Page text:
Many transmission problems are easily preventable by following routine checks and maintenance procedures. Worn out fluid is usually the root cause of a slipping transmission, so have your fluid and filter changed every 30,000 to 50,000 miles or every two years – whichever comes first. In addition, check the fluid quality and level often to make sure it will keep things cool and perform gear changes effectively.

What to Read Next

How to Check Transmission Fluid
How to Change Transmission Fluid
10 Most Common Transmission Problems
Find a Transmission Shop

Fair Replacement Transmission Cost by Vehicle

  1. Find your transmission model in the table below for fair prices from reputable suppliers. Also fair labor cost for local installation at a local auto repair shop.

  2. Get a free estimate on a remanufactured transmission by email.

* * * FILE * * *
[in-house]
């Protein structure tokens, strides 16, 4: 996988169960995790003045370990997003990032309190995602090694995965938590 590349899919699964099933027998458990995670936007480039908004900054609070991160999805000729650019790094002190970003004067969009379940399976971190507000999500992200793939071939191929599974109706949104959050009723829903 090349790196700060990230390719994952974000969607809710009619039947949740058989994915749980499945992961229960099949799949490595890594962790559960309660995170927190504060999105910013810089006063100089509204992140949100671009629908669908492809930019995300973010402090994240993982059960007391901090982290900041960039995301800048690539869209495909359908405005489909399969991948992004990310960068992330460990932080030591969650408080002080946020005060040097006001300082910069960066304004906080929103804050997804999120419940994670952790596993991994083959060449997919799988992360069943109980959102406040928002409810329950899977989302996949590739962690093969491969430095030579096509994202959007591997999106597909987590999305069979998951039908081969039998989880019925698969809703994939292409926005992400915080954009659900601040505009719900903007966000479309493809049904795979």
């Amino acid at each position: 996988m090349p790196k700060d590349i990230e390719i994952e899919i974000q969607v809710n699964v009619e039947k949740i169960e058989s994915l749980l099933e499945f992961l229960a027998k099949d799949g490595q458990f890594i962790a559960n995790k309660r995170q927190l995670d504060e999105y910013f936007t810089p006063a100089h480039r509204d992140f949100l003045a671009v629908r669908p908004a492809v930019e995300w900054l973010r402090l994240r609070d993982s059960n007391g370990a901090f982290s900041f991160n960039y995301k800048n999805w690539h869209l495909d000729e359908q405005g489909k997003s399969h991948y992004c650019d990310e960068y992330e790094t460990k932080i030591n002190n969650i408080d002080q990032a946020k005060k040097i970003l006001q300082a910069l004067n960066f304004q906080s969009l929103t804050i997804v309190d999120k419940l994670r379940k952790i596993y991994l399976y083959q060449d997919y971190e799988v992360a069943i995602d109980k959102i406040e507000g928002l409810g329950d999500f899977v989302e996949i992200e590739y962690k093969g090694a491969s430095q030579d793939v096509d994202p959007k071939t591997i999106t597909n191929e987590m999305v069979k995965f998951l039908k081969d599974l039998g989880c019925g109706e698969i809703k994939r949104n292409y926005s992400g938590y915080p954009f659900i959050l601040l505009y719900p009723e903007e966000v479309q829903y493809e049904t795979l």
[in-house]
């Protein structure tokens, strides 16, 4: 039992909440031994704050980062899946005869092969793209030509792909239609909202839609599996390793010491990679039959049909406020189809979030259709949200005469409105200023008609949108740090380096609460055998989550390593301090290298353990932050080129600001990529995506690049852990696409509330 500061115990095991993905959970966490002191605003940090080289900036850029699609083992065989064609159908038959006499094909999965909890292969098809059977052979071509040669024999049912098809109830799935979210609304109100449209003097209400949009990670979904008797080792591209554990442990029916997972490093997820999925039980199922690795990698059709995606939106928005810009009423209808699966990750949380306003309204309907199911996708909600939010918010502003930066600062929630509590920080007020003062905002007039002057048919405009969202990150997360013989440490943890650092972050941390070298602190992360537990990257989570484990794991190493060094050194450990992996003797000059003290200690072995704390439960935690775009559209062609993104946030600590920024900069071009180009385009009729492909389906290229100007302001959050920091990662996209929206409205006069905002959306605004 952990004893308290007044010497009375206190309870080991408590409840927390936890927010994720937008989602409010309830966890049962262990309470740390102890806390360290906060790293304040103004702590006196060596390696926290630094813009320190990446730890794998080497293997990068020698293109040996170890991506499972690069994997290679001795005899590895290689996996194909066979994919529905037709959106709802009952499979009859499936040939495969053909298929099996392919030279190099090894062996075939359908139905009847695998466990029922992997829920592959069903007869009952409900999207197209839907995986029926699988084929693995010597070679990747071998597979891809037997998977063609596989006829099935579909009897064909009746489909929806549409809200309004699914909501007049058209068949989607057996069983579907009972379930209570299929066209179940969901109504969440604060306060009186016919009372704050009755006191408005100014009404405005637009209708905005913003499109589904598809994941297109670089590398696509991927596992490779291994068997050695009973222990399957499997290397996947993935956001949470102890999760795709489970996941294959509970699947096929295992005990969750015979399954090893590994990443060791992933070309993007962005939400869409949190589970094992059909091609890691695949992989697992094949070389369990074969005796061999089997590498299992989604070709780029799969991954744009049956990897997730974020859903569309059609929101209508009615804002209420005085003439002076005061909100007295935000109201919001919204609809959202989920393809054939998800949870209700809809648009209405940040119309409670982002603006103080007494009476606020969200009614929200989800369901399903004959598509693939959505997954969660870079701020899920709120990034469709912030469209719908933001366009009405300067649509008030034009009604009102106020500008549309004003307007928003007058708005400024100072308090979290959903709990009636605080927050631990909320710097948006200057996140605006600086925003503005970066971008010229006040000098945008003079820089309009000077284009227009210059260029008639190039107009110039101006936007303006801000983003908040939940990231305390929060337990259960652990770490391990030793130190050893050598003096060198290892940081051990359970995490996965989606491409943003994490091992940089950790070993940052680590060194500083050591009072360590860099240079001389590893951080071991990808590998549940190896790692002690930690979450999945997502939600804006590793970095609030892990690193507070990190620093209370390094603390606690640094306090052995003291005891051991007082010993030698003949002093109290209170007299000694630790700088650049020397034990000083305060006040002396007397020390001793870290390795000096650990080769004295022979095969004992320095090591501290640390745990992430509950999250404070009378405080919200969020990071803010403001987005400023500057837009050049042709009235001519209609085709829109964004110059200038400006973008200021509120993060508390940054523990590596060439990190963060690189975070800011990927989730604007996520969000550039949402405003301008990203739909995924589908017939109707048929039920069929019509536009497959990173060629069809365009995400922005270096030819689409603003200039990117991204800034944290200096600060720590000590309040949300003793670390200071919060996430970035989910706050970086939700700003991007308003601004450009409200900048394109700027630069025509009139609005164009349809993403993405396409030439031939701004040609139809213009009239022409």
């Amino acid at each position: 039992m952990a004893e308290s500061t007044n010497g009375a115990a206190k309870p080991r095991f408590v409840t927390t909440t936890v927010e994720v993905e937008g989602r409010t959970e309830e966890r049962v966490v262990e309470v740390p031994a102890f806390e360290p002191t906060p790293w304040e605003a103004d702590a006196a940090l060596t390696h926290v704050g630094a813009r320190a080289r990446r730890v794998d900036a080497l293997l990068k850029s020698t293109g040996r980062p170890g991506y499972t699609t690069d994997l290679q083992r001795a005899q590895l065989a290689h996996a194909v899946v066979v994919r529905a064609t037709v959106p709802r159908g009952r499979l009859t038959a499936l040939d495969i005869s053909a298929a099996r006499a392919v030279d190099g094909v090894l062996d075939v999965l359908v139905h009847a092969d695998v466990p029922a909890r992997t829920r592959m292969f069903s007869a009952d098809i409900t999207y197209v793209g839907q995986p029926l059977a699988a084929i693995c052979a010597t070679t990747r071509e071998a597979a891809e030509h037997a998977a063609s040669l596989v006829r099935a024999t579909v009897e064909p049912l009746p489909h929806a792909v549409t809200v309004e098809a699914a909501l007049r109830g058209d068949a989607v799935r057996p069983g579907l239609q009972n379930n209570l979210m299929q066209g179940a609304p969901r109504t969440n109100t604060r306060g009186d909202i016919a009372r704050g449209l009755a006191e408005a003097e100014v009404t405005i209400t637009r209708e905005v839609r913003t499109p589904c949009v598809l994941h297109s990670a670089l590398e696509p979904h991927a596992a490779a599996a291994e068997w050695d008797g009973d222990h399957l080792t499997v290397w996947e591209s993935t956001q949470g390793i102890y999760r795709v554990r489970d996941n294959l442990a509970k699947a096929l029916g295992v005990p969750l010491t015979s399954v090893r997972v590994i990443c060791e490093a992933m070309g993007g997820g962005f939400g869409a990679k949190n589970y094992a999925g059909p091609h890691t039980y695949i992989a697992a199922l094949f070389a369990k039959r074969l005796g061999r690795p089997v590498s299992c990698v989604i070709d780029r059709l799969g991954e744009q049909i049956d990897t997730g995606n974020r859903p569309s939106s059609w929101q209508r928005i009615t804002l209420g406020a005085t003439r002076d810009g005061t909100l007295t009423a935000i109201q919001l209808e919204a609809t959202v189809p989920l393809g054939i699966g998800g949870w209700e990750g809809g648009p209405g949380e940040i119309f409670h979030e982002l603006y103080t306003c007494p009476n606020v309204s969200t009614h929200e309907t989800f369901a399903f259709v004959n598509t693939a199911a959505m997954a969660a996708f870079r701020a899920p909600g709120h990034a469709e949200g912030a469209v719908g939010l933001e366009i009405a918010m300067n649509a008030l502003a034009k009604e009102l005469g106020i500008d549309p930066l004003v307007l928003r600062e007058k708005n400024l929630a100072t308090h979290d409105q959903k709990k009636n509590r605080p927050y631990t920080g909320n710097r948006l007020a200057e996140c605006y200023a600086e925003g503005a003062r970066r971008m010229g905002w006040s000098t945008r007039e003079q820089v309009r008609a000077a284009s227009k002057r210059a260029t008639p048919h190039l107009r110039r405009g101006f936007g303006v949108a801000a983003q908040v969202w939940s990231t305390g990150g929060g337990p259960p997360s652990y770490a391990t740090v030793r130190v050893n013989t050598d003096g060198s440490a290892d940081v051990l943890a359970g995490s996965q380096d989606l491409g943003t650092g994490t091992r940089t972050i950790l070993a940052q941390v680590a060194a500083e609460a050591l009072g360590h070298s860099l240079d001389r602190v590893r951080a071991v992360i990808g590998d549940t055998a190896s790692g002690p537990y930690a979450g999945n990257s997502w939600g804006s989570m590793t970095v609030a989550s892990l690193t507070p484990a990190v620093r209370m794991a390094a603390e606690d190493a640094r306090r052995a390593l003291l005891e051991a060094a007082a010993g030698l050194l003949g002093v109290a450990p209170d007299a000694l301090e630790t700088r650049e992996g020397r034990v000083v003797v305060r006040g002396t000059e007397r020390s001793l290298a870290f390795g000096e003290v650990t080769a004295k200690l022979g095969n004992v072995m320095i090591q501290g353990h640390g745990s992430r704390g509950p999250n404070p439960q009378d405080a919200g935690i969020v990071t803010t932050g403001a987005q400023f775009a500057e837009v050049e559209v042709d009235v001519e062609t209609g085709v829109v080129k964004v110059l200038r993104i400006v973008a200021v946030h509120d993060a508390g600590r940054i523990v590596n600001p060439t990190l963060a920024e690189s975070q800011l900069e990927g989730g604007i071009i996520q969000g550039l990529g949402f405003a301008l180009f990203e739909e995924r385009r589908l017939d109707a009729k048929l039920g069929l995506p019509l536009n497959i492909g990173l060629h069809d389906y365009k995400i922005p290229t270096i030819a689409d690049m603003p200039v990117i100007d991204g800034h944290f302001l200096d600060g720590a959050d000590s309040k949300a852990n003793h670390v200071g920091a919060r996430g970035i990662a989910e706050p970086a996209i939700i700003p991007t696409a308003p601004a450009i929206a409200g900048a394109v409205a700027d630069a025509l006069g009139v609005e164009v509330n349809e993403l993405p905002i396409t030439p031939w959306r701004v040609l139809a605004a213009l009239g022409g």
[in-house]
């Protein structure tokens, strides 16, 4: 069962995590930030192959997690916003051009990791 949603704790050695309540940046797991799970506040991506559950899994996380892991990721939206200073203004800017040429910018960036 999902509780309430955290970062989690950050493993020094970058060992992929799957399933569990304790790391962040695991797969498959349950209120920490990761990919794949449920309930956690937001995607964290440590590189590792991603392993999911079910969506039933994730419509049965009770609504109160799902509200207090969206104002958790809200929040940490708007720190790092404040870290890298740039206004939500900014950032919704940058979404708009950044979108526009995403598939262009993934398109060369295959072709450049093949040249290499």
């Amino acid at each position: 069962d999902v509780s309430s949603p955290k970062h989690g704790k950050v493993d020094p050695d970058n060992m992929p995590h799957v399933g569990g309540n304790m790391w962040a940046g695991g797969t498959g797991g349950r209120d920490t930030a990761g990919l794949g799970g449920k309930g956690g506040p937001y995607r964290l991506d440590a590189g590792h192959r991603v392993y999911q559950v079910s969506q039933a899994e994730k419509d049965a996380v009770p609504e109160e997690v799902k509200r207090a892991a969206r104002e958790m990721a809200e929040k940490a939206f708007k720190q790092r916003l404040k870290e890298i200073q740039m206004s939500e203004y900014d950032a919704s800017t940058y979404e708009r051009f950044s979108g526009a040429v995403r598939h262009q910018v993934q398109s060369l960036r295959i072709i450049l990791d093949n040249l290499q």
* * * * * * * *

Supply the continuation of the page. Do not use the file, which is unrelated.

Fair Remanufactured Transmission Price Ranges by Transmission Model Updated July 2018

transmission repair cost
Download Replacement Transmission Cost Guide PDF

Over to You

We’re interested to know – is your transmission slipping? What other symptoms have you noticed? Let us know by leaving a comment below!

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Glen

Change the fluid filter have a slippage promblem use lucas still slippage somegrease i believe still causing slippage no codes should i change it again

Justin

2006 Dodge Durango SLT 2wd 5.7L Hemi
I need a little help please…?
When driving the vehicle it has a hesitation on accelerating about 50% of the time. The engine sound increases while the RPM’s remain normal, but when the engine speed drops down the engine drives exactly like it is supposed to. I have tried to rule things out but I can not narrow it down so that I am willing to put money into it. Thank in advance for any and all help.

Semper Fi,
Justin

Paul Zulu

l have a Mitsubishi Mirage automatic at first it was jerking when driving for some time then stops.I replaced the fuel filter and the fuel pump but the problem got worsen such that when you put in D the engine stalls even in R.In P and N the runs smoothly, What could be the problem?